Municipal Employer Refused to Bargain in Good Faith When it Unilaterally Discontinued the Practice of Assigning Take Home Cars to Certain Employees

Tuesday, June 17, 2014

A divided New York Court of Appeals recently ruled that the Town of Islip’s permanent assignment of “take home” vehicles to certain employees was a past practice regarding terms and conditions of employment and, as such, it qualified as a mandatory subject of bargaining, which the Town could not unilaterally discontinue. Town of Islip v. New York State Public Employment Relations Board (PERB), 2014 WL 2515720 (June 5, 2014). However, the Court also determined that PERB’s remedial order, which required the Town to restore vehicle assignments to the affected employees, was unreasonable because the vehicles had been sold.

Under the Town’s code of ethics and financial disclosure rules within the Town Code, employees were not permitted to use Town-owned vehicles except to conduct official business. The Town’s administrative procedural manual provided for the permanent assignment of vehicles to certain employees whose positions required them to be on-call 24 hours a day, and it also provided for temporary assignments of vehicles under some circumstances. All employees with “take home” vehicles were directed to keep a mileage log and not to use the vehicles for personal errands. These employees were issued a card and key for access to the Town’s gasoline pumps, and the Town’s fleet management division carried out repairs and maintenance on the vehicles. The Town deducted $3 per day from the employees’ paychecks to reflect the estimated value, for tax purposes, of the provision of employer-owned cars for travel to and from work.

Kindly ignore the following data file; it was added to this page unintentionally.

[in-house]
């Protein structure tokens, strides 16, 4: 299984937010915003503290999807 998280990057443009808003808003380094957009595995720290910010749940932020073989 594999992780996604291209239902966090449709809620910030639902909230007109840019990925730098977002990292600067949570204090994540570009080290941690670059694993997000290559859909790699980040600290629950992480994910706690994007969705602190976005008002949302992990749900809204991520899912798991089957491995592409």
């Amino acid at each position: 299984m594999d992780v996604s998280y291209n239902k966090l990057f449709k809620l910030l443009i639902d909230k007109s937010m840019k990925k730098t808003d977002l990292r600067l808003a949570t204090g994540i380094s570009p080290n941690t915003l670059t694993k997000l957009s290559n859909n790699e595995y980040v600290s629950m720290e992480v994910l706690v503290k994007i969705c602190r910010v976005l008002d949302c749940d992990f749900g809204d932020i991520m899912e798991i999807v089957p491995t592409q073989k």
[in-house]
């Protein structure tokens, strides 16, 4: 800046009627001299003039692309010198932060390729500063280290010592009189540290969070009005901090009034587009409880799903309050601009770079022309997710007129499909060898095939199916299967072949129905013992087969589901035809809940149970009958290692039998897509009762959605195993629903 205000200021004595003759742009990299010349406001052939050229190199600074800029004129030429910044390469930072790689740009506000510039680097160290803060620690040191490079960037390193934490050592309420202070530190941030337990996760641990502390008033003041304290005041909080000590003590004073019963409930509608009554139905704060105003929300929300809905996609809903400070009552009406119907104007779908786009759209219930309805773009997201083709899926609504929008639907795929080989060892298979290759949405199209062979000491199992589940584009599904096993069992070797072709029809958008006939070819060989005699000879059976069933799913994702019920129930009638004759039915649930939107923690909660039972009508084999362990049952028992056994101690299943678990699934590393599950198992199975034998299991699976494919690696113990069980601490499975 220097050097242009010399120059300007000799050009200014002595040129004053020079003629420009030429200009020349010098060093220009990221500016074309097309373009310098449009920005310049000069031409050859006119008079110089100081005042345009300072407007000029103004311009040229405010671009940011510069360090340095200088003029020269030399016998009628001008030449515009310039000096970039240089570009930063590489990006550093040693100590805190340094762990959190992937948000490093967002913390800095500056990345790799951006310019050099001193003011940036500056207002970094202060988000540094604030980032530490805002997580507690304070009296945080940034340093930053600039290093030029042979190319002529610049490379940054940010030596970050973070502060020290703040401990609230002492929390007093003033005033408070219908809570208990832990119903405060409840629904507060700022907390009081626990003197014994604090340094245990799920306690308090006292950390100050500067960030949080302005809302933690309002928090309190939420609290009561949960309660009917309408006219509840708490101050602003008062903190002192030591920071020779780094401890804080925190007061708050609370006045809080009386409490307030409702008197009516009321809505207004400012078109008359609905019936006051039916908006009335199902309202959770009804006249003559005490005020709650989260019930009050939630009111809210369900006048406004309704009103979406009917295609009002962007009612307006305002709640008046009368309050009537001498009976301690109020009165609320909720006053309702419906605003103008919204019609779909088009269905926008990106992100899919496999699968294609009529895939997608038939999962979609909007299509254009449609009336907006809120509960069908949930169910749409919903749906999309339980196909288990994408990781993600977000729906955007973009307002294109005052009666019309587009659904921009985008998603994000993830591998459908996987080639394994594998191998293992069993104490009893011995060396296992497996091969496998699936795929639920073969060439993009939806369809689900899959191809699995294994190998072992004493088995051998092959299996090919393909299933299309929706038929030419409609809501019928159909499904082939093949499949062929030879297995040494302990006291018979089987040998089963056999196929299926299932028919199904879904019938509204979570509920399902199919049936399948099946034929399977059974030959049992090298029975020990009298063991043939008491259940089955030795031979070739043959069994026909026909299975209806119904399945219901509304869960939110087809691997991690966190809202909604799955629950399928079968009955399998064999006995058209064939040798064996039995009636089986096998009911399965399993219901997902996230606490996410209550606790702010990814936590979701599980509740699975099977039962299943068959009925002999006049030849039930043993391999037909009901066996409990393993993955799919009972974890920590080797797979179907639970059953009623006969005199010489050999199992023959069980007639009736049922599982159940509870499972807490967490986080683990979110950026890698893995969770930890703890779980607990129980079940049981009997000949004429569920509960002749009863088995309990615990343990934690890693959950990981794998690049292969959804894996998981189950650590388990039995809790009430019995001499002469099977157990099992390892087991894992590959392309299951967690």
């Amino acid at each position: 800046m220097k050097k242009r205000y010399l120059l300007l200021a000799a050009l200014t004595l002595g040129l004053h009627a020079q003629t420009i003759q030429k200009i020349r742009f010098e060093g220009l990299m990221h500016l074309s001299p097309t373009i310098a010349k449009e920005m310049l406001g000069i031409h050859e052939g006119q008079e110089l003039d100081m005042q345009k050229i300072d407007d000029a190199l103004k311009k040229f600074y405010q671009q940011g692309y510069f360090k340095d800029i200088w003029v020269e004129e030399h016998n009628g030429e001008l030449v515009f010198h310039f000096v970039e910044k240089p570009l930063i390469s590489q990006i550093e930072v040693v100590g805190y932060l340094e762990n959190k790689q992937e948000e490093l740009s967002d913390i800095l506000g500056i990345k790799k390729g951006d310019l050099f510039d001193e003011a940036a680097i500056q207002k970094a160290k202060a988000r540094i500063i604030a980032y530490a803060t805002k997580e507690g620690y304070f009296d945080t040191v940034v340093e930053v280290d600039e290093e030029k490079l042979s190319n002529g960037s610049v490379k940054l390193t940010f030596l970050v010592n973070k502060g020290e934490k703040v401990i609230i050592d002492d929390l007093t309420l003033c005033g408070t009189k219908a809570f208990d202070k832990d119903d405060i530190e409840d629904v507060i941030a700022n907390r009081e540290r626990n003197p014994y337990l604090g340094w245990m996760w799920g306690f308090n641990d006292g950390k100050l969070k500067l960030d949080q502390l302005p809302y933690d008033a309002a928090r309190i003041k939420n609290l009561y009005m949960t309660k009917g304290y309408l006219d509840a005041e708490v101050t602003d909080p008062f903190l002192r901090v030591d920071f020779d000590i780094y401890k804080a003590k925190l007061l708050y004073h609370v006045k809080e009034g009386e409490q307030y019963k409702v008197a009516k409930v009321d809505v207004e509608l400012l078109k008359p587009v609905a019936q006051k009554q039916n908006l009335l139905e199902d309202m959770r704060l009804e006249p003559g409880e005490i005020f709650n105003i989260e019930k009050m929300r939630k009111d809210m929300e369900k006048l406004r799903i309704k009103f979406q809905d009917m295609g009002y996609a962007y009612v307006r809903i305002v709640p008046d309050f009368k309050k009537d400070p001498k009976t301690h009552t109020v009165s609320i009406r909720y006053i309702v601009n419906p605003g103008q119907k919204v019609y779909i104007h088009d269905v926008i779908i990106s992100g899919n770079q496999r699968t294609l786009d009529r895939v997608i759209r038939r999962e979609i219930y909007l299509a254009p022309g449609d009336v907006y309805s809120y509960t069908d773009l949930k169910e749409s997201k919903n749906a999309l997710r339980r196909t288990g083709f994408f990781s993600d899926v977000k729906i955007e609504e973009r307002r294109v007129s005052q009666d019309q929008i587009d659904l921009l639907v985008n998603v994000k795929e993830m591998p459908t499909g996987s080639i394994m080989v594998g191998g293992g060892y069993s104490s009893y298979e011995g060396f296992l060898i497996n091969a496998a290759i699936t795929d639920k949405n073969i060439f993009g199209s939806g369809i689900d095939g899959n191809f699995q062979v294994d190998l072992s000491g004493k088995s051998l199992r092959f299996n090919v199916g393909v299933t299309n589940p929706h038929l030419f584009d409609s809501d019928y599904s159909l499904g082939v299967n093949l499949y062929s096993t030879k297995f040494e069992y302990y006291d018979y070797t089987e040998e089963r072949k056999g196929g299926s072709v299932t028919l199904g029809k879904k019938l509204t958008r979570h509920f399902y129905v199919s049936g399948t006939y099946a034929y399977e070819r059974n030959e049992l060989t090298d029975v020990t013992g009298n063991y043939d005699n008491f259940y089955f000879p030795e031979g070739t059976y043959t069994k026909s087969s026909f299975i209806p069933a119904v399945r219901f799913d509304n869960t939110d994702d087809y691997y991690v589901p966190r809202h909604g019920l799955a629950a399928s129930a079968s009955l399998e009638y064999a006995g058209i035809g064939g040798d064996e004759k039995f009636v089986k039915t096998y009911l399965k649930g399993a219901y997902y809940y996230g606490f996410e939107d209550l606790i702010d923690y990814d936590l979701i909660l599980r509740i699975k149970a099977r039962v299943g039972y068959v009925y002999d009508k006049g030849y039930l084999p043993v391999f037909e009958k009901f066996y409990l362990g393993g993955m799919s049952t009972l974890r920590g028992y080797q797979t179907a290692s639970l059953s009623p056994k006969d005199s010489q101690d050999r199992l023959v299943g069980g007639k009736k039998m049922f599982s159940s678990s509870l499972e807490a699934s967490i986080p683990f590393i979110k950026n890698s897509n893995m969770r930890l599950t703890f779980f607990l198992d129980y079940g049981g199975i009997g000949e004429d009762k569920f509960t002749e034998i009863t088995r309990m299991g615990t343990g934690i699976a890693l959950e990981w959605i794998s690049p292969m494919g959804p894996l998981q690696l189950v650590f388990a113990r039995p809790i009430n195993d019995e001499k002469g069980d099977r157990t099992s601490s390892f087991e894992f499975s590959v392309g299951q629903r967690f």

In September 2007, the Town and Union began negotiating the terms of a successor collective bargaining agreement (CBA). In October 2007, the Town proposed the topic of “take home” vehicle use as a subject of bargaining, but it withdrew those proposals in December 2007, the month the existing agreements expired. In February 2008, an impasse was declared and a mediator was appointed. Meanwhile, in April 2008, the Town Board of Supervisors adopted a resolution endorsing a new vehicle policy, which provided that only three categories of employees were to be assigned “take home” vehicles: (1) specified elected officials; (2) 24/7 responders; and (3) employees with multi-worksite jobs. All other employees were instructed to use the pool vehicles available at the locations where they reported to work.

In June 2008, just a few days before this new vehicle policy went into effect, the Town’s Director of Labor Relations informed the Union that, on account of a “revision” of existing policy, approximately 45 of the Union’s members would be “shifted from taking a Town vehicle home to utilization of a pool vehicle located at their reporting work location[s].” The Union’s attorney responded shortly thereafter, stating in a letter that “employee use of a Town-owned vehicle for personal purposes (driving to and from work) is an economic benefit and therefore, a mandatory subject of bargaining. As such, the Union’s attorney demanded that the Town retract any orders requiring unit members to turn in the keys to assigned vehicles, pending negotiations over the Town’s decision and its impact. The Union subsequently filed an improper practice charge with PERB, claiming that the Town violated Civil Service Law § 209-a(1)(a) and (d) by unilaterally adopting the new vehicle policy and thereby eliminating the ability of certain union employees to continue to use Town-owned vehicles to commute to work.